When students report sexual harassment, sexual assault or rape to the Title IX office, staff there reviews students’ options and rights to see what they would like done with the situation. If a student decides to move on with the case, the accused is brought in to tell his or her side of the story. If Title IX officials think there is enough information for the matter to go forward, then it would go to the OSSC for a full investigation. Once the OSSC sends a report to the Title IX office and administrators there will determine whether there is enough information for a case to move forward and charges from the OSSC to be initiated. Then a hearing will occur where a three-person Title IX panel will convene and decide, based on information given. Either party can decide to appeal after the outcome, Holland said.

The Title IX office underwent a revision of procedures in October, Holland said.

“There will always be a constant review and a touching base and that if there are aspects of the policy that need to be modified or improved that’ll always be something that will be an option,” Holland said.

STAR Central provides advocacy. Advocates discuss and talk with students about resources that are available to them, said Mary Wyandt-Hiebert, health educator and director of STAR Central.

“We provide the information to them of all of the options that are available to them, what the specifics are to their case and help them process what their options are,” she said. “We honor what their choice is, should they chose they want to move forward, we will facilitate making a police report, we will help facilitate reporting to Title IX.”

Victims Have Options

Click to enlarge. Rachel Walker / Razorback Reporter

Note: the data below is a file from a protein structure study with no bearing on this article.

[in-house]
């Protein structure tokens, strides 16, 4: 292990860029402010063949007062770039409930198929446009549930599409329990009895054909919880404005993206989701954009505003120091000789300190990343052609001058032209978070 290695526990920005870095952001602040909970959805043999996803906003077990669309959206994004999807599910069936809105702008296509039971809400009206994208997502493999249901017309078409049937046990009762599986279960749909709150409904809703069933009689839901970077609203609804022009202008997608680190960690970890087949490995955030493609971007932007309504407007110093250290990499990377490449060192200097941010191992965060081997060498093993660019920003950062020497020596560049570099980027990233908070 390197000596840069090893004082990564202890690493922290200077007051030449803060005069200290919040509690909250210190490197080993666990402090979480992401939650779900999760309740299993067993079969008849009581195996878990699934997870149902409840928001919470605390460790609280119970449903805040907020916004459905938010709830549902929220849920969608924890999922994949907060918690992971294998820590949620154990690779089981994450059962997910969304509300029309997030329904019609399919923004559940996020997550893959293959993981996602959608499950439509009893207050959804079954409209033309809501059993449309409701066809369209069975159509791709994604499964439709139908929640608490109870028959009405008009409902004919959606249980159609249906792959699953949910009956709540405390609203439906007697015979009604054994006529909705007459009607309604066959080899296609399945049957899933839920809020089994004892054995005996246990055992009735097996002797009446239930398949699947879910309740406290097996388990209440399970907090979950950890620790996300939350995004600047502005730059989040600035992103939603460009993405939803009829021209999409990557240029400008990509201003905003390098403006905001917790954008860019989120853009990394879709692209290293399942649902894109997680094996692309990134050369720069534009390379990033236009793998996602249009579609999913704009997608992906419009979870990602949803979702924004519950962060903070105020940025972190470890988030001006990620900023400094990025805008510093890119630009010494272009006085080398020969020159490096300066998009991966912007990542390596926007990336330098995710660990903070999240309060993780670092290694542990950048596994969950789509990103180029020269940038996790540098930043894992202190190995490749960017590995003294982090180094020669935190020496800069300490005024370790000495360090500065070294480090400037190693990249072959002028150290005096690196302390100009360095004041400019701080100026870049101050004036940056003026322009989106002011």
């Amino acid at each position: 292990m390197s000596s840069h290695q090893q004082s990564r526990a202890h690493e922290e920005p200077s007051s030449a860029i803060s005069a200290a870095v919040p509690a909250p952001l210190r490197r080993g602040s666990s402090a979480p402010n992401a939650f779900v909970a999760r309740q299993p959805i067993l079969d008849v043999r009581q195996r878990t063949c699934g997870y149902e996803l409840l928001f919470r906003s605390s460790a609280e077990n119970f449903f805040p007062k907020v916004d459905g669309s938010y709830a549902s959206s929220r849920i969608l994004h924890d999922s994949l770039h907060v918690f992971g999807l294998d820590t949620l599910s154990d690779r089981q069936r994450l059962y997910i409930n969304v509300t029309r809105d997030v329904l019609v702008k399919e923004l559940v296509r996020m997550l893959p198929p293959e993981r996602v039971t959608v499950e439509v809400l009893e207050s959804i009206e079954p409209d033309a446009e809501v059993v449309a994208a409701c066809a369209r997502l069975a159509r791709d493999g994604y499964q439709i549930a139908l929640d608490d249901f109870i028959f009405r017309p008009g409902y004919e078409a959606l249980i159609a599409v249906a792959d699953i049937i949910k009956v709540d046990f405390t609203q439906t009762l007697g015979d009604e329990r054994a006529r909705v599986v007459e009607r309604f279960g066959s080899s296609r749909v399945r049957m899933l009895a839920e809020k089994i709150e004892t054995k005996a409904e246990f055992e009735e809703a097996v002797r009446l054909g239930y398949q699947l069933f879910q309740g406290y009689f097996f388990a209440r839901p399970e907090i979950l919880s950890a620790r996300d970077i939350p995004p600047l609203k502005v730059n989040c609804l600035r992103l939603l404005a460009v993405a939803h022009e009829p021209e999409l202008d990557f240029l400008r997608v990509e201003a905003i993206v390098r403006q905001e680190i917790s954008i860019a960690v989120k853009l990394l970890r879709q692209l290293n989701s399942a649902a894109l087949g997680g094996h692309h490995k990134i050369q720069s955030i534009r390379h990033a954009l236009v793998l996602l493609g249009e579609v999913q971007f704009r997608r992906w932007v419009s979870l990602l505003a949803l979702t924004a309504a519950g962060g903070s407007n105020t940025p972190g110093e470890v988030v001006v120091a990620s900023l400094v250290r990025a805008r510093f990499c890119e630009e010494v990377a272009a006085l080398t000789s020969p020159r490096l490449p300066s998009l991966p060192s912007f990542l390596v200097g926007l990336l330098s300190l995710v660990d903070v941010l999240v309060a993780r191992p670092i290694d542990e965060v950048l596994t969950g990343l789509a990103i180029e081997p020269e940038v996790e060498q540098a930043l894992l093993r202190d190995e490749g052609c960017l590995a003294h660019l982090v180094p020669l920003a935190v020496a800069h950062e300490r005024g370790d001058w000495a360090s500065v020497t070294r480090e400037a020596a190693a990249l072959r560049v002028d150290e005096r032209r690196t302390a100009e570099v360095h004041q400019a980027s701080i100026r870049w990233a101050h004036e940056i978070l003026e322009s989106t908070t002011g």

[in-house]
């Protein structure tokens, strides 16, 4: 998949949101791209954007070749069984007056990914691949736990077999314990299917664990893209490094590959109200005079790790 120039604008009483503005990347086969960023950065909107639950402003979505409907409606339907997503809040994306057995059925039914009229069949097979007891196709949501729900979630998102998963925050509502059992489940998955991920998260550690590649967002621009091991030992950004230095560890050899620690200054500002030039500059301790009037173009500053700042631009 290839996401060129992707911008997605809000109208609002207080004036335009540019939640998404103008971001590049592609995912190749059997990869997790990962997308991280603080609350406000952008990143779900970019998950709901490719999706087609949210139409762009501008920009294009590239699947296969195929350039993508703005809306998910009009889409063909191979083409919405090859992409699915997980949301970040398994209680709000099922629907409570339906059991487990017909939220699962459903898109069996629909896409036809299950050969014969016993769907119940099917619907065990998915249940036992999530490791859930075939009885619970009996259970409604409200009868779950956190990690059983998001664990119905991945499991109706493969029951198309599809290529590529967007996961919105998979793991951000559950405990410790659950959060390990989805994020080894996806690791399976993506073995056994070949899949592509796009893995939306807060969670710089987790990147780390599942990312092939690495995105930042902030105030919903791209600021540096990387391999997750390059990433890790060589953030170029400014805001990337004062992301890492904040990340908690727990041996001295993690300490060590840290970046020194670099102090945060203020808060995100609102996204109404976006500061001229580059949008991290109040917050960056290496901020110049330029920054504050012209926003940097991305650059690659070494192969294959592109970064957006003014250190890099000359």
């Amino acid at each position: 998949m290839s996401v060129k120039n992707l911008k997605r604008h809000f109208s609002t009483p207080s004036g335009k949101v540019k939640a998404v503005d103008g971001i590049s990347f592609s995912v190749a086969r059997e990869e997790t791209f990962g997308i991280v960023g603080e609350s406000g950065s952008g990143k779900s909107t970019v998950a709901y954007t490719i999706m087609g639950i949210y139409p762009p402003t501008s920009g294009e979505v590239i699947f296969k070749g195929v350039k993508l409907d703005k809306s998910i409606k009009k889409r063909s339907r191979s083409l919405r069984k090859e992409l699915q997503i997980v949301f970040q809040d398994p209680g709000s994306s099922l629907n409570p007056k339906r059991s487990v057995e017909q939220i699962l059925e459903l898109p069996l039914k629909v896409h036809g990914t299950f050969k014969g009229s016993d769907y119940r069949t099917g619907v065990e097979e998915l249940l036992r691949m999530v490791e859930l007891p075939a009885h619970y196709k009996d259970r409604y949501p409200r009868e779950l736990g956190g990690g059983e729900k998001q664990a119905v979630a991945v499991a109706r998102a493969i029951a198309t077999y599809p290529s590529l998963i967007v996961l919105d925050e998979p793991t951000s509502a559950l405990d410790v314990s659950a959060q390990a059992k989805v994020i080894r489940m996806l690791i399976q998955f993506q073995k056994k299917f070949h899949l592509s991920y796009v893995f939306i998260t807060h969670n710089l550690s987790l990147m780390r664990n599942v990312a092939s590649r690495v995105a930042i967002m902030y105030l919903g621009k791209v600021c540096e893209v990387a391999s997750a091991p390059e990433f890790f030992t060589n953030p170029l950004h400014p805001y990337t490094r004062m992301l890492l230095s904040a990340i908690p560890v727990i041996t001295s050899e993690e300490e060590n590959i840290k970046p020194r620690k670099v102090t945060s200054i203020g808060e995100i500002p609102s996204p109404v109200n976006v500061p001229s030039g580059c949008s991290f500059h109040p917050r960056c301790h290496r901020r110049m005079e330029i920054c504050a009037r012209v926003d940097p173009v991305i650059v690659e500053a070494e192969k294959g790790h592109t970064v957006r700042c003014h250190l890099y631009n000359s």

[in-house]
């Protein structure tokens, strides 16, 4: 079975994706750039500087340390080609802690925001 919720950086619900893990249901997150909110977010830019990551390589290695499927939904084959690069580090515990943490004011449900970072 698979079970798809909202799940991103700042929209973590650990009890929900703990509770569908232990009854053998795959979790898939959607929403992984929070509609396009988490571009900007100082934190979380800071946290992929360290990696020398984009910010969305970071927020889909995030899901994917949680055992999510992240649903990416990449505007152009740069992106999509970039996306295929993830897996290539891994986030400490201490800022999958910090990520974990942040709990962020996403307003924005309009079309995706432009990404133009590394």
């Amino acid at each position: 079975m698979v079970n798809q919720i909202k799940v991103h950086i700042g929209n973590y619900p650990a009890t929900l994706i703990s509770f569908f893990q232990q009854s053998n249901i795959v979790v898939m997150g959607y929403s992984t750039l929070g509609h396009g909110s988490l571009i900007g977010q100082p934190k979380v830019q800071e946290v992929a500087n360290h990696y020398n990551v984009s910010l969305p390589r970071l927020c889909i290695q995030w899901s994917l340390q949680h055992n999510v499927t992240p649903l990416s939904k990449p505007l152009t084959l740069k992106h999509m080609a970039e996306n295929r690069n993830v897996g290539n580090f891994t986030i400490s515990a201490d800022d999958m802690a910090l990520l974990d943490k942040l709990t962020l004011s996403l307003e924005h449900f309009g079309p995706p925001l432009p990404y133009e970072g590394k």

Click to enlarge. Rachel Walker / Razorback Reporter

Students can choose whether to use a campus office or report to police.

“I don’t know that our process necessarily stands out from other universities as there has been much federal legislation and guidance that dictates appropriate procedures regarding the investigation and adjudication of these matters,” said Rachel Eikenberry, director of the Office of Student Standards and Conduct. “As such, our process is consistent with this federal guidance and likely similar to other institutions that are in compliance.”

However, while the OSSC and Title IX are working together, the UA Police Department has other ways of dealing with rape cases.

“It is a very sensitive crime, and it is a very violent crime,” UAPD Cpl. David Brett Waddell said. “The victim can be in a very vulnerable and emotional state and we have to take that into consideration when we’re responding to a call like that.”

The UAPD has officers and detectives that are trained to speak with sexual assault victims, Waddell said.

“One of our main purposes is to let the victim know that the crime is not their fault, it’s never the fault of victim,” Waddell said. “We try to be extremely sensitive to their story and to their needs.”

Reports come from outside agencies, such as STAR Central or a women’s shelter. In these cases detectives are the first responders. They will take a victim’s statement, then the evidence process begins, Waddell said.

If a victim wants to press charges, evidence is sent to a prosecutor, Waddell said.

“Typically what we do is document all of the evidence … and then the prosecutor determines whether there is probable cause to believe that a crime does exist and he will decide whether or not to file the charges,” Waddell said.

Sexual assault, rape and related crimes fall into two categories, however. A rape is classified as a Class Y felony, punishable by four years to life in prison. First-degree sexual assault is classified as a Class A felony and a sexual assault second-degree is a Class B felony, Waddell said.

UAPD has authority to arrest on probable cause. The suspect is arrested and sent to Washington County jail.

Students may still go through the OSSC if they do not want to press charges, Waddell said.